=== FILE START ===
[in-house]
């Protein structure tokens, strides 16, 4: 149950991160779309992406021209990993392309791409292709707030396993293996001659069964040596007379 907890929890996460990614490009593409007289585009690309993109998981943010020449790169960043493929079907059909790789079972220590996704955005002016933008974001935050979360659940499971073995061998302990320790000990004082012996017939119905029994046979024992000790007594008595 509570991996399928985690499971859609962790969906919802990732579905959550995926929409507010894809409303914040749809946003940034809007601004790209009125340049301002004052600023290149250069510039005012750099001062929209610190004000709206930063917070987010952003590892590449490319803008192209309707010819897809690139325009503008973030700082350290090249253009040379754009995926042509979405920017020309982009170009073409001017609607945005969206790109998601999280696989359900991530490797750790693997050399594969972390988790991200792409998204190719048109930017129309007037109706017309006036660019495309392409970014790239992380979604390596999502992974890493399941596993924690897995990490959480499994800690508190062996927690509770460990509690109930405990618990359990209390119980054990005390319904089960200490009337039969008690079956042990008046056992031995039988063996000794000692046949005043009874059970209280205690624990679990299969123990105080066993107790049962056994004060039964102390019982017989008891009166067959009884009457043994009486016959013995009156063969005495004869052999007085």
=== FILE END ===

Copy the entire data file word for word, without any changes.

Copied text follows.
[in-house]
């Protein structure tokens, strides 16, 4: 149950991160779309992406021209990993392309791409292709707030396993293996001659069964040596007379 907890929890996460990614490009593409007289585009690309993109998981943010020449790169960043493929079907059909790789079972220590996704955005002016933008974001935050979360659940499971073995061998302990320790000990004082012996017939119905029994046979024992000790007594008595 509570991996399928985690499971859609962790969906919802990732579905959550995926929409507010894809409303914040749809946003940034809007601004790209009125340049301002004052600023290149250069510039005012750099001062929209610190004000709206930063917070987010952003590892590449490319803008192209309707010819897809690139325009503008973030700082350290090249253009040379754009995926042509979405920017020309982009170009073409001017609607945005969206790109998601999280696989359900991530490797750790693997050399594969972390988790991200792409998204190719048109930017129309007037109706017309006036660019495309392409970014790239992380979604390596999502992974890493399941596993924690897995990490959480499994800690508190062996927690509770460990509690109930405990618990359990209390119980054990005390319904089960200490009337039969008690079956042990008046056992031995039988063996000794000692046949005043009874059970209280205690624990679990299969123990105080066993107790049962056994004060039964102390019982017989008891009166067959009884009457043994009486016959013995009156063969005495004869052999007085």